BULL in BEAR Market


(divan91) #21

Thank You very much for sharing your experience. It is a privilege to learn from other’s experiences.


(EL) #22

Your post gives great hope in this bear market - I think it will be atleast the other end of elections before we see a return of bull markets. On stock selection, I would probably change the selection criteria slightly

Instead of looking at what dividends companies pay, I would look at their return on capital employed and their current profit

Lets say company x is trading at a market cap of 1000 crore and makes a profit of 100 crore. And consistently it has grown 10-20pc over previous years

The principle of value stocks is that you buy a part of the company only if you were willing to buy the whole company if you had so much money

So you are getting to buy this company that is trading at 1000 crore and makes 100 crore. If you owned the whole company you can take 100 crore per year in dividends so your earnings is 10% compared to putting it into bonds where you would make 7-8%

However this company is also growing. If you were the sole owner you would delay the dividend and let it grow at 10-20%. So next year if it grows at 10% you are making 11pc on your investment

You want your management to not pay dividend if they cant employ capital that generates 10% return and can reemploy dividends at 5-10-20pc growth

Something like this has potential to become a huge multibagger with margin of safety that comes from knowing that its making more than what bonds would make

Look at vinati for instance that has most of this characteristics

Ofcourse you would sell at some point - the right time is when the profit/market cap ratio is so out of sync like 1pc without a good growth prospect on the horizon

Most cases I’d want the company to retain and reinvest the dividends if they can invest in growth like Dmart is doing. For tax purposes its great instead of taxing dividends in 2 hands, mine and company’s.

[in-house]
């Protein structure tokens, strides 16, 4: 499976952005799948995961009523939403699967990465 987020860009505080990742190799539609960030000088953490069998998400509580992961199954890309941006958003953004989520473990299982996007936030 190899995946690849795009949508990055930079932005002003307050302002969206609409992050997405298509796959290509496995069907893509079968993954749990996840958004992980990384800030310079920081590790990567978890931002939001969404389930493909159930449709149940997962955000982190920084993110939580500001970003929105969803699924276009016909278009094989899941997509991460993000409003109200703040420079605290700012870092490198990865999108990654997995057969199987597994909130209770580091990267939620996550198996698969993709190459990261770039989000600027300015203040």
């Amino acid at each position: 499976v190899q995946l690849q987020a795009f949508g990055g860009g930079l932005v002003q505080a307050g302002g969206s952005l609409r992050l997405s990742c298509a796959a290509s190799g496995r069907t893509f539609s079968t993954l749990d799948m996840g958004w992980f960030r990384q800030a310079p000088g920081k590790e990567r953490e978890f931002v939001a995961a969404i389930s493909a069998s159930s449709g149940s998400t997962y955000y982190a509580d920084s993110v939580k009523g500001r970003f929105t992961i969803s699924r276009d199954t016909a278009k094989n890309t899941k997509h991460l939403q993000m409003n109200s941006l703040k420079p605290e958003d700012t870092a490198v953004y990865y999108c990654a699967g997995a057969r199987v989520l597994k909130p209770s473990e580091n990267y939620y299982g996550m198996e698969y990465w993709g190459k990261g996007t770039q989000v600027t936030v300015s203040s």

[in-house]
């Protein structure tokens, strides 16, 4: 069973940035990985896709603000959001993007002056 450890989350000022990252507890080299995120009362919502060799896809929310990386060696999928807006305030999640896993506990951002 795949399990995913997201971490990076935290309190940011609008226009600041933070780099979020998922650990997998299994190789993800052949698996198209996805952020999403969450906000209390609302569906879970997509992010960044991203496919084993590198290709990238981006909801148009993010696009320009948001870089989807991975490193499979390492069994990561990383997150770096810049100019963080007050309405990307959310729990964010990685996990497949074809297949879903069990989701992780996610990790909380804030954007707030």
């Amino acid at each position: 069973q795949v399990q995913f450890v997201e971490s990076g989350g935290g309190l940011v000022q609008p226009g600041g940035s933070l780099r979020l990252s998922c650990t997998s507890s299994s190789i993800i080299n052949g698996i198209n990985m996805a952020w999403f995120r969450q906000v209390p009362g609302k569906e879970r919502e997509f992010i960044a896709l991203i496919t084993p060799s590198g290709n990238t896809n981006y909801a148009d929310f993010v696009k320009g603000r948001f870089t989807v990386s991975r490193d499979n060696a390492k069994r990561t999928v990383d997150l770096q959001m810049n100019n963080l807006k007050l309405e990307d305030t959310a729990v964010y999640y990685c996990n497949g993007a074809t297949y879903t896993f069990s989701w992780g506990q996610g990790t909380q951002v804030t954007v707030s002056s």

(Shailesh) #23

Value investing has different meaning for industries that are growing , maturing and declining … In each type of industries you need to use relevant metrics to gain maximum

  1. In Growing industries what you mentioned - ROIC and growth rate are very critical - You might let company also have some debt and also not pay dividends …

  2. Mature Industries - ROIC , PE , PSR , P/B , Dividend yield is critical . Even though some company many find new growth drivers but the probabilities are low .

  3. Declining Industries - Needs to traded like options with maturity period . Often you get big bonanza in these industries - Like what has happened in graphite electrodes in last one year …


(EL) #24

Graphite electrodes is a commodity business
The one who produces cheapest usually sells most unless there is a supply crunch
The present rally is because Chinese produced these very cheaply making most European and Indian companies uncompetitive
These uncompetitive industries closed operations or factories and now the Chinese closed factories but before closed Chinese factories, they obliterated the other producers

Value investors usually won’t touch that kind of industry. Traders will


(Shailesh) #25

Pure Value Investors have just one principle -

BUY undervalued and SELL overvalued … They are sector , firm agnostic .


(EL) #26

Yes true but how does Graphite companies come under that criteria typically when Chinese stop producing. For a value investor they would have to be sold off and have a margin of safety. Even after a huge run due to supply constraints over a period of 10 years Oriental carbon still beats any graphite electrodes company purely based on consistency